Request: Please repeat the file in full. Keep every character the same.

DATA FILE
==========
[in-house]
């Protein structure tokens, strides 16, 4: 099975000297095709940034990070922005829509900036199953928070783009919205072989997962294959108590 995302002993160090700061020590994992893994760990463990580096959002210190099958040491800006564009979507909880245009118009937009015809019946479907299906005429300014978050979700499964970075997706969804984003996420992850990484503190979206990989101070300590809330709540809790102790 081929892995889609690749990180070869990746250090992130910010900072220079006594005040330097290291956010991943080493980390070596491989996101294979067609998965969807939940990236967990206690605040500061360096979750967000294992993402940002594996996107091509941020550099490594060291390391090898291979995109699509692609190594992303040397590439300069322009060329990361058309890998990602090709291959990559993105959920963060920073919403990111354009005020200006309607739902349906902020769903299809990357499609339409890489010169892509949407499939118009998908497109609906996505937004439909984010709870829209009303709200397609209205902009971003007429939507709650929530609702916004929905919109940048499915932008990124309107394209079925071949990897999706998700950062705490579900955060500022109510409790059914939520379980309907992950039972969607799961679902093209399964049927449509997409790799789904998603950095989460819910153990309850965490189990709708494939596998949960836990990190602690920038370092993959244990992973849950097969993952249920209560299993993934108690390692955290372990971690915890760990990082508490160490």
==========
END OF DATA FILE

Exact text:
[in-house]
């Protein structure tokens, strides 16, 4: 099975000297095709940034990070922005829509900036199953928070783009919205072989997962294959108590 995302002993160090700061020590994992893994760990463990580096959002210190099958040491800006564009979507909880245009118009937009015809019946479907299906005429300014978050979700499964970075997706969804984003996420992850990484503190979206990989101070300590809330709540809790102790 081929892995889609690749990180070869990746250090992130910010900072220079006594005040330097290291956010991943080493980390070596491989996101294979067609998965969807939940990236967990206690605040500061360096979750967000294992993402940002594996996107091509941020550099490594060291390391090898291979995109699509692609190594992303040397590439300069322009060329990361058309890998990602090709291959990559993105959920963060920073919403990111354009005020200006309607739902349906902020769903299809990357499609339409890489010169892509949407499939118009998908497109609906996505937004439909984010709870829209009303709200397609209205902009971003007429939507709650929530609702916004929905919109940048499915932008990124309107394209079925071949990897999706998700950062705490579900955060500022109510409790059914939520379980309907992950039972969607799961679902093209399964049927449509997409790799789904998603950095989460819910153990309850965490189990709708494939596998949960836990990190602690920038370092993959244990992973849950097969993952249920209560299993993934108690390692955290372990971690915890760990990082508490160490």